We are all tempted to listen to the words of a flatterer and to gather around us those who will say what pleases our ears. How much more is this true of those who find themselves in positions of leadership or power. But as the proverb shows, the words of Helicanus aptly express the readiness with which we should hear godly reproof.

And Shakespeare's Pericles is wise to keep such a trusted advisor, for such a man will evidently speak with discretion and good purpose in the king's service. Likewise, a wise leader will entrust plans only to those who speak what is best and right.

As those in service to the King of kings, let us always take care to speak the truth in love, in ways that will advance his kingdom, will not shy away from godly rebuke, and will make our King's delight and love our highest joy.

20 March 2006

throne of righteousness

throne of righteousness

For Monday, March 20, 2006
Proverbs 16:12

It is an abomination to kings to do evil,
for the throne is established by righteousness.

In his infamous political treatise, The Prince, the Florentine official and humanist, Machiavelli wrote,

A wise lord cannot and ought not keep faith when such observance may be turned against him, and when the reasons that led him to pledge faith no longer exist...But it is necessary to know well how to disguise this characteristic and to be a great pretender and dissembler.

For Machiavelli, a ruler must always calculate carefully, preferring his subjects' fear over their love, and acting only in those ways that will sustain and shore up his power.

The biblical picture of government, however, is different, refusing any continual maneuvering that seeks power apart from the constraints of righteousness and simply for power's sake. And though we ourselves may not hold political office, as a royal priesthood in Jesus Christ, we are seated with him in heavenly places and are stewards of his kingdom on earth.

Jesus himself teaches us the pattern of godly governance, cruciform love lived upon the throne of the cross: "He who wishes to rule, must become the servant of all." The biblical paradox is that the truly human dominion for which Adam was created (and which he lost in asserting his own will over against God's), is one that loses itself in love for others. That is the kind of righteousness by which God establishes thrones, whereas power schemes like those of Machiavelli are doomed from the start.

Let us, then, abominate doing evil in order that good might come of it and let us seek to serve one another in love. Even though, humanly speaking, we may see little progress or fruit from our loving labors, today's proverb nonetheless promises us that in such service God reigns through his people.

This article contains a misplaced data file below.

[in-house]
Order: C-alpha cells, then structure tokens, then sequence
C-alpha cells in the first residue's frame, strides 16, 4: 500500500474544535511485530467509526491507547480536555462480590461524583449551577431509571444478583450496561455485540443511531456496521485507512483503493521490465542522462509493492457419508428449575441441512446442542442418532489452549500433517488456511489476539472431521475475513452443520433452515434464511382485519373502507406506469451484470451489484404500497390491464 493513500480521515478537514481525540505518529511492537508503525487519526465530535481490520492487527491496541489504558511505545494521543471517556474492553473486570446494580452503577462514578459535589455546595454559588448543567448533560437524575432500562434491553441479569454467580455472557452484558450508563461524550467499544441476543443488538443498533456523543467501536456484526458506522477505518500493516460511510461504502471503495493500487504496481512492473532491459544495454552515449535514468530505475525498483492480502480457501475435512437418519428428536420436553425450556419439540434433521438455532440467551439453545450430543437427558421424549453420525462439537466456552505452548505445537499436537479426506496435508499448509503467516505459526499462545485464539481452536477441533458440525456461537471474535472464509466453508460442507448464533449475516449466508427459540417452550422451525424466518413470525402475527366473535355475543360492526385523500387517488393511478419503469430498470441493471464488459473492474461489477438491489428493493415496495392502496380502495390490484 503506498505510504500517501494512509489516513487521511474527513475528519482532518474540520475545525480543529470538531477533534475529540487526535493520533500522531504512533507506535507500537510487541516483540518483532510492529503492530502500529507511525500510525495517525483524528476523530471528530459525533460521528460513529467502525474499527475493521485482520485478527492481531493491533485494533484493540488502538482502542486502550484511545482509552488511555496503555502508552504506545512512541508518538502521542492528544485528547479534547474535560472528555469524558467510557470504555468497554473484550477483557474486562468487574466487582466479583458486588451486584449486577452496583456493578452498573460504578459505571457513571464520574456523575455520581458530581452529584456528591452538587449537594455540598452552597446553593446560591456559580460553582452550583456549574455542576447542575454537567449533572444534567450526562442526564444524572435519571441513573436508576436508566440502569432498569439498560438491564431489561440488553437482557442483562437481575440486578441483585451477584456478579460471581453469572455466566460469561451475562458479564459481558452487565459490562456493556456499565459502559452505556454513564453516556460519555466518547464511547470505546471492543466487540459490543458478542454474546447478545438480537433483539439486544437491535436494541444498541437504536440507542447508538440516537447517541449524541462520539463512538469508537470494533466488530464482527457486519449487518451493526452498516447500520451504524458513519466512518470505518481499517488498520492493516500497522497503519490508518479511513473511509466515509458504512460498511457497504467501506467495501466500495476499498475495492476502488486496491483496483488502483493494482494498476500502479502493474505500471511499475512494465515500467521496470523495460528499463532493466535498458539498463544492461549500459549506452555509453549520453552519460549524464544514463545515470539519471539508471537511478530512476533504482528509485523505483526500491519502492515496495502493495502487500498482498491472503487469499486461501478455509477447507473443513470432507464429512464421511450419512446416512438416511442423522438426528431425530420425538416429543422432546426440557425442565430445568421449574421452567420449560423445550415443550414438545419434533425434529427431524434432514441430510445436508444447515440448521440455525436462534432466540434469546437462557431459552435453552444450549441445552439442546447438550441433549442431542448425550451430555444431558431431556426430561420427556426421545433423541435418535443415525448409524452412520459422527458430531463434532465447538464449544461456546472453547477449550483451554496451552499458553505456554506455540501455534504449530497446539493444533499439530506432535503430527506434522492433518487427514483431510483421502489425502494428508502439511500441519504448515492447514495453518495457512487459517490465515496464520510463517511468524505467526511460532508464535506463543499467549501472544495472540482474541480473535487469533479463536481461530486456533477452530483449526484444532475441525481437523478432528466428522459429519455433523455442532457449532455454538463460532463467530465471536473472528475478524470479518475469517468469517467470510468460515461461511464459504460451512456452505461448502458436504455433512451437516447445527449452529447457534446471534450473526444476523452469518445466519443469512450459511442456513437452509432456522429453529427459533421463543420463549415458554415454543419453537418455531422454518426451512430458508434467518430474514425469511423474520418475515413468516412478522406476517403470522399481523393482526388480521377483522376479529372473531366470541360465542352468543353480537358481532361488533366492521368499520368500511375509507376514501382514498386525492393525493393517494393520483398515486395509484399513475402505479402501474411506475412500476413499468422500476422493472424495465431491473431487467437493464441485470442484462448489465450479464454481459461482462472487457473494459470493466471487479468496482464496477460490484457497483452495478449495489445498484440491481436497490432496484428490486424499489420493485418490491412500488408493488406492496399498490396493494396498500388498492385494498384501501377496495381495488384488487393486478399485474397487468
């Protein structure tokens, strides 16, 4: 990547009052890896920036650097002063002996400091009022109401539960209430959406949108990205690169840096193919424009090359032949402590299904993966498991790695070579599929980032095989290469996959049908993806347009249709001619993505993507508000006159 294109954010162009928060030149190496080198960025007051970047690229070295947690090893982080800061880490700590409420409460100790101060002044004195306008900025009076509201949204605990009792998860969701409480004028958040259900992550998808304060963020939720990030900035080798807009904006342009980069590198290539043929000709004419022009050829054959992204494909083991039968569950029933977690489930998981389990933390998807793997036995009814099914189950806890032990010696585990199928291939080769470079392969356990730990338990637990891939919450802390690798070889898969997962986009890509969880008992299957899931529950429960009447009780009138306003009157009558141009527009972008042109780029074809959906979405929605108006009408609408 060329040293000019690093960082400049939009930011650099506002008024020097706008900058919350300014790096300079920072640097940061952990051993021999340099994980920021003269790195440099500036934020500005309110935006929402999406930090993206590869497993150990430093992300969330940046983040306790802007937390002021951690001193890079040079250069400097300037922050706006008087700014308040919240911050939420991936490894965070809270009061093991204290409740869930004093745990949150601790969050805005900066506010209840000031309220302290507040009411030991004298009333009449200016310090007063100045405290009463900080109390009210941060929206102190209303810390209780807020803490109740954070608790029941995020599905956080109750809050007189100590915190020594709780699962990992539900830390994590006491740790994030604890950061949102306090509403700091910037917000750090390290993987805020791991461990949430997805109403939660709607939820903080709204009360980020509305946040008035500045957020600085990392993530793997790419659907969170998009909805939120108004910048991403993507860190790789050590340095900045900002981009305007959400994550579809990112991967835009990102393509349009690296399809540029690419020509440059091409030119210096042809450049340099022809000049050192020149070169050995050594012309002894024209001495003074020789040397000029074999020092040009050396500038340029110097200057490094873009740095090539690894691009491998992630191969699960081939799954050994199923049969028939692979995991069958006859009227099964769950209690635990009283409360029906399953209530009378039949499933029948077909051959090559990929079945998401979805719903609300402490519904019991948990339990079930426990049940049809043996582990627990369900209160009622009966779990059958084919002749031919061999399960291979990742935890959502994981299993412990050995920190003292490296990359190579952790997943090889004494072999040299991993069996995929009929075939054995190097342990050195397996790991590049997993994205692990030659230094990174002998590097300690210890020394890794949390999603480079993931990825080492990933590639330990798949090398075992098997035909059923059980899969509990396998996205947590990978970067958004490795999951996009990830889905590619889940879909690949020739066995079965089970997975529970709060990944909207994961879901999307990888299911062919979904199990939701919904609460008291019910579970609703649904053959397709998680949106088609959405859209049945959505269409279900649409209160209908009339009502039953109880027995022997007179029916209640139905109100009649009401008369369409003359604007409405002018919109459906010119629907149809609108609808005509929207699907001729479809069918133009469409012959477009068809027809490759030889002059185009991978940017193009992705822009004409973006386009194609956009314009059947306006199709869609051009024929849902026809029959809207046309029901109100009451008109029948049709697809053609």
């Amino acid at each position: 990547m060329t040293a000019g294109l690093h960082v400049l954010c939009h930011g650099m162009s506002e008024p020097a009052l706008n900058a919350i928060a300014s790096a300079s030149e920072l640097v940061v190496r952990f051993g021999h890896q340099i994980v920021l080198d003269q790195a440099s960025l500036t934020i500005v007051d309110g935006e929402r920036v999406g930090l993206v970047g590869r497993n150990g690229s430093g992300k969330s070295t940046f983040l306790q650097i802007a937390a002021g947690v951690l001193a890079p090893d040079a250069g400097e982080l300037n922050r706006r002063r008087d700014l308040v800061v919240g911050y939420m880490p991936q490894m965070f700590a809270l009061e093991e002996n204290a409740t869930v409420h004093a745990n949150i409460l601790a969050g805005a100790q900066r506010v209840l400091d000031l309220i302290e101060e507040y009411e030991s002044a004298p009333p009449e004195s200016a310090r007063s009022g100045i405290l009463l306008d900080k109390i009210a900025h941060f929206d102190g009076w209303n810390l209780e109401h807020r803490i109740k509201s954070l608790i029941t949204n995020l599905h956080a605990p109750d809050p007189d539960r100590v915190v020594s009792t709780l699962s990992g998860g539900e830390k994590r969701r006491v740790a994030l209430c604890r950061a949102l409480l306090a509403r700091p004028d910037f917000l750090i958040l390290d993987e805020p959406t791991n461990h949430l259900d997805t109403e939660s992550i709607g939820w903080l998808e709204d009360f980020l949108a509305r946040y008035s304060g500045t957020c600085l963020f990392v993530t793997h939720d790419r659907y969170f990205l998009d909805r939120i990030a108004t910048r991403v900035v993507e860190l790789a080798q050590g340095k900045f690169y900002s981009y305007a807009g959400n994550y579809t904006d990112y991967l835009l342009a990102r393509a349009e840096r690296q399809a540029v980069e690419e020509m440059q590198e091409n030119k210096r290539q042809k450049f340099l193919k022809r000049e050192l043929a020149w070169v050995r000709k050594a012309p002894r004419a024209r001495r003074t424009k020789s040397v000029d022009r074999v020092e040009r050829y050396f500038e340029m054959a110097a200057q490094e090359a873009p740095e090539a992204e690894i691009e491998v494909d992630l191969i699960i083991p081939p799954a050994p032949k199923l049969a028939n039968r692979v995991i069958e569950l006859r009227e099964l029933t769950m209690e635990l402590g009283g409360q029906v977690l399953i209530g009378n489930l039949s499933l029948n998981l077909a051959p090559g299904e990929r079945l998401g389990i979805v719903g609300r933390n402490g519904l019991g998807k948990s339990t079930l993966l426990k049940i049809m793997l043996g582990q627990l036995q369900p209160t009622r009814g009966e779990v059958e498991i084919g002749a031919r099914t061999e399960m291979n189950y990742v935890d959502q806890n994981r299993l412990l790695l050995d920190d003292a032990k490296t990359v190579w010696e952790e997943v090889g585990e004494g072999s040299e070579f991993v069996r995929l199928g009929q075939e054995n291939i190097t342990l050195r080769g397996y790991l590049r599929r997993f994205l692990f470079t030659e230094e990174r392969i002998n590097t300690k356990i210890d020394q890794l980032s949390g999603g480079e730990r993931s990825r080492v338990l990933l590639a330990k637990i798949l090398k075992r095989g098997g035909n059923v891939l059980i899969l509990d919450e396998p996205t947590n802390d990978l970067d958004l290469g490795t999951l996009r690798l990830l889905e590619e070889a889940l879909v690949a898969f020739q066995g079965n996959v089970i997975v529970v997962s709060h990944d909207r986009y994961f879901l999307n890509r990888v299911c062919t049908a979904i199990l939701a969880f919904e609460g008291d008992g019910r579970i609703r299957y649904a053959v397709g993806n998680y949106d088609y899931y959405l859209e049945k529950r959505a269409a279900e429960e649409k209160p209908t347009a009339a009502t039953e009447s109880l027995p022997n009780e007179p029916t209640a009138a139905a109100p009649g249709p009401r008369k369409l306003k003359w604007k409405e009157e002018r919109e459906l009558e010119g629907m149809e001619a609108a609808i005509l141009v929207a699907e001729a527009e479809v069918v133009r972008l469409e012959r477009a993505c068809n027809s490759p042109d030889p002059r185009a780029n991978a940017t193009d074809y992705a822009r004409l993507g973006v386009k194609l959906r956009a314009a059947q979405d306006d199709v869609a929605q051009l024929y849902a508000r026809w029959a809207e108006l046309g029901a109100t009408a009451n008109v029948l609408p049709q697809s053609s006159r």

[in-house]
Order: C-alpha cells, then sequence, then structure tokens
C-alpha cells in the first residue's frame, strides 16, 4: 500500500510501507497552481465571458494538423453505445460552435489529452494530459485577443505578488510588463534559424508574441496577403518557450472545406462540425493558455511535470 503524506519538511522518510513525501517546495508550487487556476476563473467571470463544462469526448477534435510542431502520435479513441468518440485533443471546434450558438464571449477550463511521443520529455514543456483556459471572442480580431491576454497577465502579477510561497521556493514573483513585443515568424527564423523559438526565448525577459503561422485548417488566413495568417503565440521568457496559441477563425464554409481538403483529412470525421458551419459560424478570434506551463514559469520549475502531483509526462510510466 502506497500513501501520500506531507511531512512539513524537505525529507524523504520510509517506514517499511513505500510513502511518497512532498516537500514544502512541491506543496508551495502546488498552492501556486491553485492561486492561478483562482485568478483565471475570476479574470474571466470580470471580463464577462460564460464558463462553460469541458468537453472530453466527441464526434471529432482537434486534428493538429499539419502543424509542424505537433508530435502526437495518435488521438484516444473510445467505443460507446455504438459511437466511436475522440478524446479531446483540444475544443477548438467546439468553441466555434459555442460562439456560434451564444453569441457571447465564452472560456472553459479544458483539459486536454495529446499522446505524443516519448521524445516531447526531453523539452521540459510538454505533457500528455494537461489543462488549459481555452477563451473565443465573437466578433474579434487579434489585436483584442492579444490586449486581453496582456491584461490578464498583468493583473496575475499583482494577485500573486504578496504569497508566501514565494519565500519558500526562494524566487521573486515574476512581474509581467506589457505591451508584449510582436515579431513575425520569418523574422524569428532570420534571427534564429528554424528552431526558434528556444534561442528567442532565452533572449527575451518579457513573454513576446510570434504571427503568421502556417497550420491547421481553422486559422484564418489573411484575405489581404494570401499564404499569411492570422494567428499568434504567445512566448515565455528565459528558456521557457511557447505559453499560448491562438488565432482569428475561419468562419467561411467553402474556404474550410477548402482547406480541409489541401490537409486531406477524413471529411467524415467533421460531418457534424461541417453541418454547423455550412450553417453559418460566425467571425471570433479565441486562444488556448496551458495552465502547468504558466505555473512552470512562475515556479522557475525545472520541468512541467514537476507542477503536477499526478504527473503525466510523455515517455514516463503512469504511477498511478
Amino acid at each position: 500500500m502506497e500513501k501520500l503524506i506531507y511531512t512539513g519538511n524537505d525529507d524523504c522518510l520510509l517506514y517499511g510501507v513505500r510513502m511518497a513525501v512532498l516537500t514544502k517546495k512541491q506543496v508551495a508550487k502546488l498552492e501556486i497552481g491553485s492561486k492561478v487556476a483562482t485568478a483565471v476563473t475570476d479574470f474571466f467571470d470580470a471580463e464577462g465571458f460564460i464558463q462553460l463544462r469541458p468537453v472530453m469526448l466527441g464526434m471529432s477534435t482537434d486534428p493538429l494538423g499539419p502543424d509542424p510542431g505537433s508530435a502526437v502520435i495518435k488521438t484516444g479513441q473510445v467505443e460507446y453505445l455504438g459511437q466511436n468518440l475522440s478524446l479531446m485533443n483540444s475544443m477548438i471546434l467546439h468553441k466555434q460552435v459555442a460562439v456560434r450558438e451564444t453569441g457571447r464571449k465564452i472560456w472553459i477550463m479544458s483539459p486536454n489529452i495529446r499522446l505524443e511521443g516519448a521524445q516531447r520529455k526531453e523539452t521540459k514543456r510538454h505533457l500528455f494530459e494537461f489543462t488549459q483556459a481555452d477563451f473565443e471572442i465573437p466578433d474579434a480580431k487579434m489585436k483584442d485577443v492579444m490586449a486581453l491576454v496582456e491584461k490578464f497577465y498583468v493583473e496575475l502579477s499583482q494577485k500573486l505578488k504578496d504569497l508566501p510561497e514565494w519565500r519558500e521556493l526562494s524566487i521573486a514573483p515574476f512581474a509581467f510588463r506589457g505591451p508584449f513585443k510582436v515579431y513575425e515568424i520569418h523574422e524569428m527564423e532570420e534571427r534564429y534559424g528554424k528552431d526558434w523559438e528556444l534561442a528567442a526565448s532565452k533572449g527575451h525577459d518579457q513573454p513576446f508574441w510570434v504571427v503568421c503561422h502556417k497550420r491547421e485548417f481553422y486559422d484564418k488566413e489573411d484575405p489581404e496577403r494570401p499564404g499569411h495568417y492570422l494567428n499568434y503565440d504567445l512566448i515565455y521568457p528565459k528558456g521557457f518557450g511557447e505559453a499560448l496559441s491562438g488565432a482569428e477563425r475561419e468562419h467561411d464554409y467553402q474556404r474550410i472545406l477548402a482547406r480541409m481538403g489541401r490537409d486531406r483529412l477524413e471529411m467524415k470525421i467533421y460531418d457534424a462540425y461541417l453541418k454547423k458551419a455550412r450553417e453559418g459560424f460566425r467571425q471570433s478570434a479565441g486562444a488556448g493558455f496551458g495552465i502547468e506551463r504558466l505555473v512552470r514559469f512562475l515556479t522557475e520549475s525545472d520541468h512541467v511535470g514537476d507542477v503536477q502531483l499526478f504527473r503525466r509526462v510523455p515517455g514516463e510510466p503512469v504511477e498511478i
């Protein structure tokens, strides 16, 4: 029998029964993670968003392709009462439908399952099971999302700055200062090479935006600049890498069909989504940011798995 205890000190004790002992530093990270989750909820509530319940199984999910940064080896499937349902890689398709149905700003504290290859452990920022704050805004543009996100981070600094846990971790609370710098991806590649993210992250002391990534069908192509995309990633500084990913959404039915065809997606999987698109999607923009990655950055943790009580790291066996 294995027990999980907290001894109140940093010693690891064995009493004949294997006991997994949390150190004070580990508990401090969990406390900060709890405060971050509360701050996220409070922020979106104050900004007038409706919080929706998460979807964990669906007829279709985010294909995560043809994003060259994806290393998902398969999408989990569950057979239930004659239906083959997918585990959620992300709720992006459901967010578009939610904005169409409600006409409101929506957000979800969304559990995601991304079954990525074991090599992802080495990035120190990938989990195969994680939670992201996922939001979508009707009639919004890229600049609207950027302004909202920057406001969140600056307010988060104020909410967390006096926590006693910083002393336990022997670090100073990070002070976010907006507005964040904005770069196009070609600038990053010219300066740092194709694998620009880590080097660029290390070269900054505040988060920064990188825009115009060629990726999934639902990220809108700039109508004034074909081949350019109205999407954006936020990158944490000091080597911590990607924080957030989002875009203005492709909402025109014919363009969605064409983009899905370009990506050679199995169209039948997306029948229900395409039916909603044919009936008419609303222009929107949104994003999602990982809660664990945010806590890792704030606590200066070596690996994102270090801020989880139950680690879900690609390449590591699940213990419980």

17 March 2006

measures of justice

measures of justice

For Friday, March 17, 2006
Proverbs 16:11

A just balance and scales are the LORD's;
all the weights in the bag are his work.

According to the Larger Catechism, Scriptural justice requires "rendering to every one his due" and thereby refraining from all "unjust or sinful ways of taking or withholding from our neighbor what belongs to him" (Q&A 141 and 142). The virtue of justice, moreover, extends also to our "own estate." Thomas Aquinas would add that the genuinely just person acts as a matter of "constant and perpetual will" (Summa Theologiae II-II.58.1).

In the wider context of today's proverb, dealing with kingship and rule, it is likely that "a just balance and scales" refers not simply to weights and measures within the marketplace, but stands in also for the entire carriage of justice within a society. If so, the point seems to be that when a human community, in all its various relations, is characterized by true justice, then this is a expression of God's own work, the very presence of Yahweh himself.

Few of us likely have much say in the weightier issues of monetary policy or the conduct of our court system, both of which, in any case, may lie beyond our competency. We do, nonetheless, have ample opportunity each day to render to others what is due to them, especially fellow believers: attentively listening to their needs, thanking others for their hard work, showing respect and kindness, giving generously to those in poverty, encouraging faithful diligence, praising a job well done, rebuking the errant in love, and granting responsibilities to capable individuals.

Moreover, with regard to our "own estate," we ought graciously and humbly to recognize the gifts and talents God has granted us, accept thanks from others, take up responsibilities given over to us, receive the blessings that others shower upon us, concede our own faults and shortcomings, and share in the joys and sorrows of those around us.

In all these ways, we are knit together in Christ as the people of God and bring God's blessing to our wider communities. When we weigh ourselves and our relationships in justice, we liberally measure out the gracious presence of God.

16 March 2006

a kingly oracle

a kingly oracle

More from the "A Proverb a Day" blog:

For Thursday, March 16, 2006
Proverbs 16:10

An oracle is on the lips of a king;
his mouth does not sin in judgment.

From time to time we all find ourselves in a position of authority where we have to form a judgment, discerning the best way forward or settling a dispute: parents with children, teachers with students, managers with employees, pastors with parishoners. And we wonder how our decision will be received. With reluctance or begrudingly? Or might it be rejected entirely?